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Boxing Legend, Muhammad Ali Dies At 74.

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Legendary Boxer, Muhammad Ali has died at the age of 74.

The former world heavyweight boxing champion, one of the world’s best-known sportsmen, had been in hospital in the US city of Phoenix in Arizona state.

He had been fighting a respiratory illness, a condition that has been further complicated by Parkinson’s disease.

Born Cassius Marcellus Clay, Ali shot to fame by winning light-heavyweight gold at the 1960 Rome Olympics.

Nicknamed “The Greatest”, the American beat Sonny Liston in 1964 to win his first world title and became the first boxer to capture a world heavyweight title on three separate occasions.

He eventually retired in 1981, having won 56 of his 61 fights.

Crowned “Sportsman of the Century” by Sports Illustrated and “Sports Personality of the Century” by the BBC, Ali was noted for his pre- and post-fight talk and bold fight predictions just as much as his boxing skills inside the ring.

But he was also a civil rights campaigner and poet who transcended the bounds of sport, race and nationality.

Asked how he would like to be remembered, he once said: “As a man who never sold out his people. But if that’s too much, then just a good boxer. I won’t even mind if you don’t mention how pretty I was.”

Ali turned professional immediately after the Rome Olympics and rose through the heavyweight ranks, delighting crowds with his showboating, shuffling feet and lightning reflexes.

British champion Henry Cooper came close to stopping Clay, as he was still known, when they met in a non-title bout in London in 1963.

Cooper floored the American with a left hook, but Clay picked himself up off the canvas and won the fight in the next round when a severe cut around Cooper’s left eye forced the Englishman to retire.

In February the following year, Clay stunned the boxing world by winning his first world heavyweight title at the age of 22.

He predicted he would beat Liston, who had never lost, but few believed he could do it.

Yet, after six stunning rounds, Liston quit on his stool, unable to cope with his brash, young opponent.
At the time of his first fight with Liston, Clay was already involved with the Nation of Islam, a religious movement whose stated goals were to improve the spiritual, mental, social, and economic condition of African Americans in the United States.

But in contrast to the inclusive approach favoured by civil rights leaders like Dr Martin Luther King, the Nation of Islam called for separate black development and was treated by suspicion by the American public.

Ali eventually converted to Islam, ditching what he perceived was his “slave name” and becoming Cassius X and then Muhammad Ali.

In 1967, Ali took the momentous decision of opposing the US war in Vietnam, a move that was widely criticised by his fellow Americans.

He refused to be drafted into the US military and was subsequently stripped of his world title and boxing licence. He would not fight again for nearly four years.

After his conviction for refusing the draft was overturned in 1971, Ali returned to the ring and fought in three of the most iconic contests in boxing history, helping restore his reputation with the public.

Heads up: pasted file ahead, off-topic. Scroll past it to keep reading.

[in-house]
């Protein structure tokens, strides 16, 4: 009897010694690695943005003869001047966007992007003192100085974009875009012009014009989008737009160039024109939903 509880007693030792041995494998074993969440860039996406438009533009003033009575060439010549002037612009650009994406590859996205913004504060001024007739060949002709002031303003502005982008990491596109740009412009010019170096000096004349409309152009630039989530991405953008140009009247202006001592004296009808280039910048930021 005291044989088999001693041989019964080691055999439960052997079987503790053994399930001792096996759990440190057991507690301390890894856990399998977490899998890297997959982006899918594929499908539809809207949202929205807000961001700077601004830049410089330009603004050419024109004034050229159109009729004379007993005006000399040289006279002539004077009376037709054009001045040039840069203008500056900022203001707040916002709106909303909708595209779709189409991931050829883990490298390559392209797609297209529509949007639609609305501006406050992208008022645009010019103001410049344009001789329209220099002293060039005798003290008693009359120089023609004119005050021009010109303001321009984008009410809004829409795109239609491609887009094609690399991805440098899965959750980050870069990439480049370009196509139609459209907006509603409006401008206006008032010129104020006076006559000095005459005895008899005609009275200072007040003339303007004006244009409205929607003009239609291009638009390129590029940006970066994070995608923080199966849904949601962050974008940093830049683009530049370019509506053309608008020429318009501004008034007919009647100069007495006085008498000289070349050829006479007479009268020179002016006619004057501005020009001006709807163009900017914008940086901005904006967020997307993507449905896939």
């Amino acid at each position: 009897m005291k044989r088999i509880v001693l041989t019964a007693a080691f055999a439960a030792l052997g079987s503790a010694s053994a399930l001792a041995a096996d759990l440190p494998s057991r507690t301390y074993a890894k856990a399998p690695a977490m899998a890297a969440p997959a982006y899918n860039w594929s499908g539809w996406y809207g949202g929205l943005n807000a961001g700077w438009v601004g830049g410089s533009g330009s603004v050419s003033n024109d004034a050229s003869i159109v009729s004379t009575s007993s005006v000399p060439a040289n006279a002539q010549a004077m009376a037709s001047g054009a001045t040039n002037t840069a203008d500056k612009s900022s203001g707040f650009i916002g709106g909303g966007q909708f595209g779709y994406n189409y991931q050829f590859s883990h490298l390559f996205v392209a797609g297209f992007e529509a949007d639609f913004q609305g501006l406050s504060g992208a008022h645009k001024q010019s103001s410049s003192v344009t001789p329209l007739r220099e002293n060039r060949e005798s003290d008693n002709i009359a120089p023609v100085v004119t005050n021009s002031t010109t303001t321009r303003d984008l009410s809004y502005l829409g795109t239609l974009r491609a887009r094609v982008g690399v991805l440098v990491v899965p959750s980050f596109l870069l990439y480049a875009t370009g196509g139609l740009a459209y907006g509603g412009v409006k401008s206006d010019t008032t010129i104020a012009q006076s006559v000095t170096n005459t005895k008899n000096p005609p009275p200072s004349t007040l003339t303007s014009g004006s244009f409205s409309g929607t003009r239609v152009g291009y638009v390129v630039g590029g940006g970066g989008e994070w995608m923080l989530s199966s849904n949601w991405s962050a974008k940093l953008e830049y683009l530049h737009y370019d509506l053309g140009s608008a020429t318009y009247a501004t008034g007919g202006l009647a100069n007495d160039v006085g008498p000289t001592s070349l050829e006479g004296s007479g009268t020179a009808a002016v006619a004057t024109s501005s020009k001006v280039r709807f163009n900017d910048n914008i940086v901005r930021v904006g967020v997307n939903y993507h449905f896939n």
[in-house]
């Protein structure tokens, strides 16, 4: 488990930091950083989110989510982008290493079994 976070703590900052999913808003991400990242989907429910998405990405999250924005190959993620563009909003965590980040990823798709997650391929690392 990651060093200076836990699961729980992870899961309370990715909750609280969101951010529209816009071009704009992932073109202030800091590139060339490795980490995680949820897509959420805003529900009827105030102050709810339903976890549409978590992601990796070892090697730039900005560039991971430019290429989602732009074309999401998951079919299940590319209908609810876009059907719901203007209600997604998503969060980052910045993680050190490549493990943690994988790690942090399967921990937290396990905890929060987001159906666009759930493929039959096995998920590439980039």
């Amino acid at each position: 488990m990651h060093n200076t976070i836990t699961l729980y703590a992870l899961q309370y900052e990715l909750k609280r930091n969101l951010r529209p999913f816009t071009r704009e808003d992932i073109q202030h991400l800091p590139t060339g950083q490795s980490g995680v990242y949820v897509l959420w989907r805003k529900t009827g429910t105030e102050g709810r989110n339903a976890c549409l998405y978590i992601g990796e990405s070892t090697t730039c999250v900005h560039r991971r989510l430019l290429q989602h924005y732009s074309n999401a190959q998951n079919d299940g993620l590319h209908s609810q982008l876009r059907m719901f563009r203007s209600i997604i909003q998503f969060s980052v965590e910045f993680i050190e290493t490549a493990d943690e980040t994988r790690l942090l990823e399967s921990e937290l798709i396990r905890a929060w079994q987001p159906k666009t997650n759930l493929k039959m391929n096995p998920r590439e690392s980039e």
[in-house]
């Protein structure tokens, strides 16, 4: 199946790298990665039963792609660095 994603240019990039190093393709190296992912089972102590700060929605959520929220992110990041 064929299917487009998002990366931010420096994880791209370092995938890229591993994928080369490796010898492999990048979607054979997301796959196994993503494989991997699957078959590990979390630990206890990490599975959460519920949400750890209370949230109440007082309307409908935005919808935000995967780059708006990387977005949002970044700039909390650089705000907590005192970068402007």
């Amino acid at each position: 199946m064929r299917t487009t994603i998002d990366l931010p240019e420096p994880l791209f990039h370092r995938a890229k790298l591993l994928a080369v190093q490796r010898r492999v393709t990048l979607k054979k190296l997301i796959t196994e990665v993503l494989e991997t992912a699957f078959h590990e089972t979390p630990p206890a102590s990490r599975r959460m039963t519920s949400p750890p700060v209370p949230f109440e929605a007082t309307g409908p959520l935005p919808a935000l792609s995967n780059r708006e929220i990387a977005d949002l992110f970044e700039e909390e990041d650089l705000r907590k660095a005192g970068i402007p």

He was handed his first professional defeat by Joe Frazier in the “Fight of the Century” in New York on 8 March 1971, only to regain his title with an eighth-round knockout of George Foreman in the “Rumble in the Jungle” in Kinshasa, Zaire (now Democratic Republic of Congo) on 30 October 1974.

Ali fought Frazier for a third and final time in the Philippines on 1 October 1975, coming out on top in the “Thrilla in Manila” when Frazier failed to emerge for the 15th and final round.

Six defences of his title followed before Ali lost on points to Leon Spinks in February 1978, although he regained the world title by the end of the year, avenging his defeat at the hands of the 1976 Olympic light-heavyweight champion.

Ali’s career ended with one-sided defeats by Larry Holmes in 1980 and Trevor Berbick in 1981, many thinking he should have retired long before.

He fought a total of 61 times as a professional, losing five times and winning 37 bouts by knockout.
Soon after retiring, rumours began to circulate about the state of Ali’s health. His speech had become slurred, he shuffled and he was often drowsy.

Parkinson’s Syndrome was eventually diagnosed but Ali continued to make public appearances, receiving warm welcomes wherever he travelled.

He lit the Olympic cauldron at the 1996 Games in Atlanta and carried the Olympic flag at the opening ceremony for the 2012 Games in London.
BBC.

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BIG STORY

Imo Recovers ‘Looted’ Public Equipment In Okorocha’s Warehouse

Gbemileke Ajayi

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The Imo State Government on Thursday said it has recovered missing Nsu ceramic and tiles industry equipment in a warehouse believed to be owned by former Governor Rochas Okorocha.

Commissioner for Commerce and Industry, Simon Ebegbulem, who led a team to the warehouse located along Owerri/ Aba Road, said the equipment were stacked with other public-owned facilities.

He named a molder as one of the items which, according to him, were looted for the establishment of a private ceramic and tiles company by Okorocha, a serving senator and former chairman of the All Progressives Governors’ Forum.

The Nsu Ceramic and Tiles Industry in Ehime Mbano was established by the administration of the late Sam Mbakwe, the first civilian governor of old Imo State.

Ebegbulem said: “The said 55-feet by the 200-length warehouse is adjacent another warehouse where the then Emeka Ihedioha administration discovered some public properties said to be owned by the state.

”There was a time the administration of Hope Uzodimma raised the alarm on the equipment of Nsu Ceramic and Tiles Industries looted by the administration of Rochas Okorocha. That was after some patriotic citizens of the state raised the alarm on these looted Imo properties kept by the Okorochas along Owerri/Aba Road.